So looks to me like combinations btw Studio 5&6 and ICE 2&3 except 5+3 do work.

Edit: fixed the working combos.
« Last Edit: November 12, 2012, 11:09:56 am by Kremmen »
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Offline Simon

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Re: Cheap AVR programmers, are they any good ?
« Reply #19 on: November 12, 2012, 09:36:50 pm »
where do i get information on atmels idea of C ? and how their libraries work, or is this another vendor that thinks I'm telepathic ?
 

Offline Kremmen

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Re: Cheap AVR programmers, are they any good ?
« Reply #20 on: November 12, 2012, 10:13:34 pm »
where do i get information on atmels idea of C ? and how their libraries work, or is this another vendor that thinks I'm telepathic ?
Atmel uses GNU C and C++ compilers i.e. gcc and g++ so that is pretty standard. The variant is AVR-gcc http://gcc.gnu.org/wiki/avr-gcc.
The runtime library is AVR-libc http://www.nongnu.org/avr-libc/.
Then there is the Atmel Software Framework - not a library exactly, but a large assembly of source code that the IDE can include into your project. http://www.atmel.com/tools/AVRSOFTWAREFRAMEWORK.aspx.
So, no telepathy involved, but you need to do a bit of reading.
Nothing sings like a kilovolt.
Dr W. Bishop
 

Offline McMonster

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Re: Cheap AVR programmers, are they any good ?
« Reply #21 on: November 12, 2012, 10:42:18 pm »
Currently I'm using the BusPirate for the ATmega MCUs but I'll need a programmer supporting PDI for a new project based on a XMEGA. There's an universal AVR programmer (5V, 3.3V, ISP, PDI, TPI) called "Diamex All AVR" which looks promising. Reichelt sells it for EUR 29,50. It's supported by avrdude, AVR-Studio and ATMEL-Studio.

BTW, my IDE is based on make, avr-gcc, avrdude and nedit. No bloatware :-)

I've seen simple mod to USBasp to allow programming using PDI (still no debugging). Just for reference.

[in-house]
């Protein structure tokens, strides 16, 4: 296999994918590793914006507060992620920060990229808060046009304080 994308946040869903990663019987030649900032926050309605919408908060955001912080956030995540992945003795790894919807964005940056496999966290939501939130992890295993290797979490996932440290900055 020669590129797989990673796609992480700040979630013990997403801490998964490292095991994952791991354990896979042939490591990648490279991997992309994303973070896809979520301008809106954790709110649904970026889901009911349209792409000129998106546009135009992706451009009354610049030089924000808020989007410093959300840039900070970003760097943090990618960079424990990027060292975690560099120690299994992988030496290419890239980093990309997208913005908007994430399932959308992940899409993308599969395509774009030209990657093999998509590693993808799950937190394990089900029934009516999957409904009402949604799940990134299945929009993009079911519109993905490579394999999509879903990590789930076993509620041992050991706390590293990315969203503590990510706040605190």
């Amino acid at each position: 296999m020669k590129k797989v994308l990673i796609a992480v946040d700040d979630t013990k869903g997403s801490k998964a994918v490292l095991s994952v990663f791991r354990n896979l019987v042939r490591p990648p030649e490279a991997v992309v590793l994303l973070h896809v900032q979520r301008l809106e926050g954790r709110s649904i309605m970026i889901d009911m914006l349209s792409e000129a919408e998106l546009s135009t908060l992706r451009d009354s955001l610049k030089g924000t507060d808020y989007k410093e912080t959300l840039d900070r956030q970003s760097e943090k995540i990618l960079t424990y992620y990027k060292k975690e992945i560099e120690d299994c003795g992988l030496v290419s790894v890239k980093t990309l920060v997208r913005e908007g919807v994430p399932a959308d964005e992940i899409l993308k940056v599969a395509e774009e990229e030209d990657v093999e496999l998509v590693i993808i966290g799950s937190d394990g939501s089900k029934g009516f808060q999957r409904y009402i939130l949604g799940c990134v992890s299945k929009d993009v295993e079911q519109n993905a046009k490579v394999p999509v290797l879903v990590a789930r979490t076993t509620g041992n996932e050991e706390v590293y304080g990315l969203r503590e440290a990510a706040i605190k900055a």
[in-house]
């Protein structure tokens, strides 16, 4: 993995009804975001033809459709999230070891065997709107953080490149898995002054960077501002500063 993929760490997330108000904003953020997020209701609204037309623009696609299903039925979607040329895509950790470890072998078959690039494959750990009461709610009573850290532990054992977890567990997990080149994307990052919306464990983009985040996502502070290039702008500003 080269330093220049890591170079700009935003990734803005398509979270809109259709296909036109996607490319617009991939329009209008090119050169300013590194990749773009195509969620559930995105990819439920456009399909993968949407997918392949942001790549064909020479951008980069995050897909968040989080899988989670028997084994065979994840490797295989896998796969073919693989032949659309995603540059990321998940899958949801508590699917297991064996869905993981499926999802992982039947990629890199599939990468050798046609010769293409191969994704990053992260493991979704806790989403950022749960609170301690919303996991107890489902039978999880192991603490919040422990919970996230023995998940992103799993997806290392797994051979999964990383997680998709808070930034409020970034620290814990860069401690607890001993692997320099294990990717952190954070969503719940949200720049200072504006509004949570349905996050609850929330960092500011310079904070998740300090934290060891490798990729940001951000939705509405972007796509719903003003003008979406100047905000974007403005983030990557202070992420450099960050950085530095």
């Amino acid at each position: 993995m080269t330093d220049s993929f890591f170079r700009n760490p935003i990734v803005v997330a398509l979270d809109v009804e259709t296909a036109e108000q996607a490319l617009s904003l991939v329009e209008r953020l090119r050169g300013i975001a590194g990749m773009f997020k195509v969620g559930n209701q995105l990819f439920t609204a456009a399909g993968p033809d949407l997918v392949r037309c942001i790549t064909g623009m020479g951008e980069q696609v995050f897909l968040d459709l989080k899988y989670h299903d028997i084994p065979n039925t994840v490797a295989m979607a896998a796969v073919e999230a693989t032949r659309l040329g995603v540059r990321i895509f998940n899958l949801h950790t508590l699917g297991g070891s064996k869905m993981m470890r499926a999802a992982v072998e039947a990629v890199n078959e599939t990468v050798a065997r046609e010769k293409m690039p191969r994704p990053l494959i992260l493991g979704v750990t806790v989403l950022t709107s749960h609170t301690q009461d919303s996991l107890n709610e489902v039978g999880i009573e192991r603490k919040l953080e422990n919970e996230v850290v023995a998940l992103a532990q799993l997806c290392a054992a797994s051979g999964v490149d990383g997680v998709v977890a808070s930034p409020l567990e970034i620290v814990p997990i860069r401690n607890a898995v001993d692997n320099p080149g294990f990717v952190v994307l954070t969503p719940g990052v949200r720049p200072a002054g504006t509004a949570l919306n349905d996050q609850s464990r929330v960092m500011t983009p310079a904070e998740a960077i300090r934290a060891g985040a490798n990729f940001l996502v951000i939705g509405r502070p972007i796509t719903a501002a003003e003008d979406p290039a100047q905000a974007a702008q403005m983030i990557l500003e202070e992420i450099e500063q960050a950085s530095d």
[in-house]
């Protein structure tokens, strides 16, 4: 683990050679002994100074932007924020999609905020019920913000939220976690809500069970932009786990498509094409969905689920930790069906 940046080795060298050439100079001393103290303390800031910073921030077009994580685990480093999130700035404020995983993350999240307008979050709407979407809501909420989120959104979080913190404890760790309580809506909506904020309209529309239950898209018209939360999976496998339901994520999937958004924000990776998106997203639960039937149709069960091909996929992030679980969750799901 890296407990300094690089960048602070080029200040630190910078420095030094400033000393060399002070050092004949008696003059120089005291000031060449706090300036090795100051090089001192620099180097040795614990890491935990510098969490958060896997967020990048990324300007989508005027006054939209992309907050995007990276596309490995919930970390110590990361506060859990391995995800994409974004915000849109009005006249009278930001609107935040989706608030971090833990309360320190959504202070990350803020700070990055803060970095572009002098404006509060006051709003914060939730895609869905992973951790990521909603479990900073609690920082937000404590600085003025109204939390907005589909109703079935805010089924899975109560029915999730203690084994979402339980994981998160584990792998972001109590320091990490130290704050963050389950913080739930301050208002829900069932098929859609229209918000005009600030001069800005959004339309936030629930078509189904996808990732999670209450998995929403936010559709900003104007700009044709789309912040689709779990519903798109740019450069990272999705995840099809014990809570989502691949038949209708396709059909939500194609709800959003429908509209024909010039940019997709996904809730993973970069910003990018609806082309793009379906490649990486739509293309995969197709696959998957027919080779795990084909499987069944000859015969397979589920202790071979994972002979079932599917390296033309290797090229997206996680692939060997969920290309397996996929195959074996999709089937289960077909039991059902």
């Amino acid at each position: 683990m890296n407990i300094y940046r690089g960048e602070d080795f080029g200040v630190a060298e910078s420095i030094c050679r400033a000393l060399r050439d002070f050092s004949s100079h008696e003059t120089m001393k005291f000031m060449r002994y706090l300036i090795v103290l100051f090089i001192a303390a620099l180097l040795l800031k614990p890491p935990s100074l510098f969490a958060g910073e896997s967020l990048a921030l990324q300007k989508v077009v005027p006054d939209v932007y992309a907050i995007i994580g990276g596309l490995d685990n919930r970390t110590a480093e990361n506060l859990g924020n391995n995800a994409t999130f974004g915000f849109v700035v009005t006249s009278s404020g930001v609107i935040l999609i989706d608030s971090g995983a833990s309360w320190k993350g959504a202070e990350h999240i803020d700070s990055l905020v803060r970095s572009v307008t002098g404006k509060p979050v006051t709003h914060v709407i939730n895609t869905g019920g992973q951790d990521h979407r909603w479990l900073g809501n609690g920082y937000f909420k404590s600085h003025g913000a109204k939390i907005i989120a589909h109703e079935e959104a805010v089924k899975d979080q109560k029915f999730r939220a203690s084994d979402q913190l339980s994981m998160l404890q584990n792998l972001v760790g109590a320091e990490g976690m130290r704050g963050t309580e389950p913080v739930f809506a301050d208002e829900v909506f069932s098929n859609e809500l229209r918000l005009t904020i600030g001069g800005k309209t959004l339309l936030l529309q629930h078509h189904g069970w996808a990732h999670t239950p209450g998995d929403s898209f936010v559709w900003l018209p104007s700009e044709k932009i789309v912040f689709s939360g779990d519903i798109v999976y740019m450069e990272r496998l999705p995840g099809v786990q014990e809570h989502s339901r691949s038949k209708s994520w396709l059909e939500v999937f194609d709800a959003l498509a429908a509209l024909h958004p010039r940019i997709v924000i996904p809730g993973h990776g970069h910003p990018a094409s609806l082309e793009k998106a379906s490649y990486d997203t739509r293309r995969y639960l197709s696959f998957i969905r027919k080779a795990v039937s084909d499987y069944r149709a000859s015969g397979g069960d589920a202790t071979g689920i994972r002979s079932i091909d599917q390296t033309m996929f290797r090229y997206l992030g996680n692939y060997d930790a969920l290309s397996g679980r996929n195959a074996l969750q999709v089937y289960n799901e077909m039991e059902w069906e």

Offline Simon

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Re: Cheap AVR programmers, are they any good ?
« Reply #22 on: November 13, 2012, 06:43:00 am »
Ah ASF, more bloatware ? I'll take a look, I know that C is C but the libraries and #defines are highly specific
 

Offline Kremmen

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Re: Cheap AVR programmers, are they any good ?
« Reply #23 on: November 13, 2012, 09:04:56 am »
Ah ASF, more bloatware ? I'll take a look, I know that C is C but the libraries and #defines are highly specific
It is a bit bloated but i would say for a reason. Atmel themselves say that these snippets are as much for demonstration and "training" as they are for final implementation. They should be fully functional production ready code (i have by no means verified this, but that's what they say) but at the same time hardly an optimal implementation. For me their main value is to see a demonstration of functioning code that can then be modified in any direction i see fit. I don't think i have actually used any of it as such, excepting the functions in the DSP library part.
All hardware related functions and defines are necessarily device specific although several devices can and do share features.
One thing i think Atmel guys did get right is the io.h include that automates inclusion of the device specific I/O definitions based on the device specified in the project. That of course applies to the Studio IDE only, but you can do it also by manually specifying the switch for the compiler.

P.S. Also noting that the embedded device register names specified in the io.h system match those of the individual device datasheets is a huge help. You don't need to check each and every one separately.
« Last Edit: November 13, 2012, 10:31:36 am by Kremmen »
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Online janoc

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Re: Cheap AVR programmers, are they any good ?
« Reply #24 on: November 14, 2012, 01:33:40 pm »
Yes, that will work as far as programming is concerned.
To do debugging as well, you need this: http://uk.farnell.com/atmel/atjtagice2/development-kit-debug-tool/dp/9171100
£230.27? holy cow of marry!

Get an AVR Dragon, it is not as robust, but you can debug and program with it and it costs much less.